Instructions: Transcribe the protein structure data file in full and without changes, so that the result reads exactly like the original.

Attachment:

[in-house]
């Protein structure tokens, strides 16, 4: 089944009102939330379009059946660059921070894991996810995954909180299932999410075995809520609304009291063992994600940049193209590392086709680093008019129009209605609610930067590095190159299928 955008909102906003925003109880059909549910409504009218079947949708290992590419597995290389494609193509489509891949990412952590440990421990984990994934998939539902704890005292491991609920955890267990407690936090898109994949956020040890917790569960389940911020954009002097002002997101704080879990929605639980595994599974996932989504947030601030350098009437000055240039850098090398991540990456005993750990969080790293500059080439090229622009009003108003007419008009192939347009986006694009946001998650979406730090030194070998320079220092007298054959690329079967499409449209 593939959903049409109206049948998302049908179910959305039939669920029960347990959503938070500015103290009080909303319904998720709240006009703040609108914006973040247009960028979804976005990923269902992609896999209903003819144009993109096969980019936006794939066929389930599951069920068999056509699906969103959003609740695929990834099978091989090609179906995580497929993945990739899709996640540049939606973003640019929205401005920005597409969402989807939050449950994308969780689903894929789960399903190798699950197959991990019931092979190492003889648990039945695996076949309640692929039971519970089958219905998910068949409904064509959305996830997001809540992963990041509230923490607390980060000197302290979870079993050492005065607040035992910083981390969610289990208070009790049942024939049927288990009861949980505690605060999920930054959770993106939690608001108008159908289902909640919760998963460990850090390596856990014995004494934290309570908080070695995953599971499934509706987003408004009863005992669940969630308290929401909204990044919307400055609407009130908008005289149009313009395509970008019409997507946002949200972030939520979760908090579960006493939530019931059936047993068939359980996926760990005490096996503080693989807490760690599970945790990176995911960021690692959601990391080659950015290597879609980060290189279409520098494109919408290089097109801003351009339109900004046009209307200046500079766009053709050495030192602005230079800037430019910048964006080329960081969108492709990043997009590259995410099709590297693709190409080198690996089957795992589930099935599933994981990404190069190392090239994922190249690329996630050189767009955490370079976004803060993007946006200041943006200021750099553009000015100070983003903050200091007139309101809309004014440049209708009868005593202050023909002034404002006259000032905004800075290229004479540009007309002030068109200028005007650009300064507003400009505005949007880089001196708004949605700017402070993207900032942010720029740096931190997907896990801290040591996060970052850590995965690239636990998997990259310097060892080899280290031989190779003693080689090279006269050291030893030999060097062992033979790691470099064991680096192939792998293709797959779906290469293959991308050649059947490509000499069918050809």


[in-house]
């Protein structure tokens, strides 16, 4: 089944009102939330379009059946660059921070894991996810995954909180299932999410075995809520609304009291063992994600940049193209590392086709680093008019129009209605609610930067590095190159299928 955008909102906003925003109880059909549910409504009218079947949708290992590419597995290389494609193509489509891949990412952590440990421990984990994934998939539902704890005292491991609920955890267990407690936090898109994949956020040890917790569960389940911020954009002097002002997101704080879990929605639980595994599974996932989504947030601030350098009437000055240039850098090398991540990456005993750990969080790293500059080439090229622009009003108003007419008009192939347009986006694009946001998650979406730090030194070998320079220092007298054959690329079967499409449209 593939959903049409109206049948998302049908179910959305039939669920029960347990959503938070500015103290009080909303319904998720709240006009703040609108914006973040247009960028979804976005990923269902992609896999209903003819144009993109096969980019936006794939066929389930599951069920068999056509699906969103959003609740695929990834099978091989090609179906995580497929993945990739899709996640540049939606973003640019929205401005920005597409969402989807939050449950994308969780689903894929789960399903190798699950197959991990019931092979190492003889648990039945695996076949309640692929039971519970089958219905998910068949409904064509959305996830997001809540992963990041509230923490607390980060000197302290979870079993050492005065607040035992910083981390969610289990208070009790049942024939049927288990009861949980505690605060999920930054959770993106939690608001108008159908289902909640919760998963460990850090390596856990014995004494934290309570908080070695995953599971499934509706987003408004009863005992669940969630308290929401909204990044919307400055609407009130908008005289149009313009395509970008019409997507946002949200972030939520979760908090579960006493939530019931059936047993068939359980996926760990005490096996503080693989807490760690599970945790990176995911960021690692959601990391080659950015290597879609980060290189279409520098494109919408290089097109801003351009339109900004046009209307200046500079766009053709050495030192602005230079800037430019910048964006080329960081969108492709990043997009590259995410099709590297693709190409080198690996089957795992589930099935599933994981990404190069190392090239994922190249690329996630050189767009955490370079976004803060993007946006200041943006200021750099553009000015100070983003903050200091007139309101809309004014440049209708009868005593202050023909002034404002006259000032905004800075290229004479540009007309002030068109200028005007650009300064507003400009505005949007880089001196708004949605700017402070993207900032942010720029740096931190997907896990801290040591996060970052850590995965690239636990998997990259310097060892080899280290031989190779003693080689090279006269050291030893030999060097062992033979790691470099064991680096192939792998293709797959779906290469293959991308050649059947490509000499069918050809």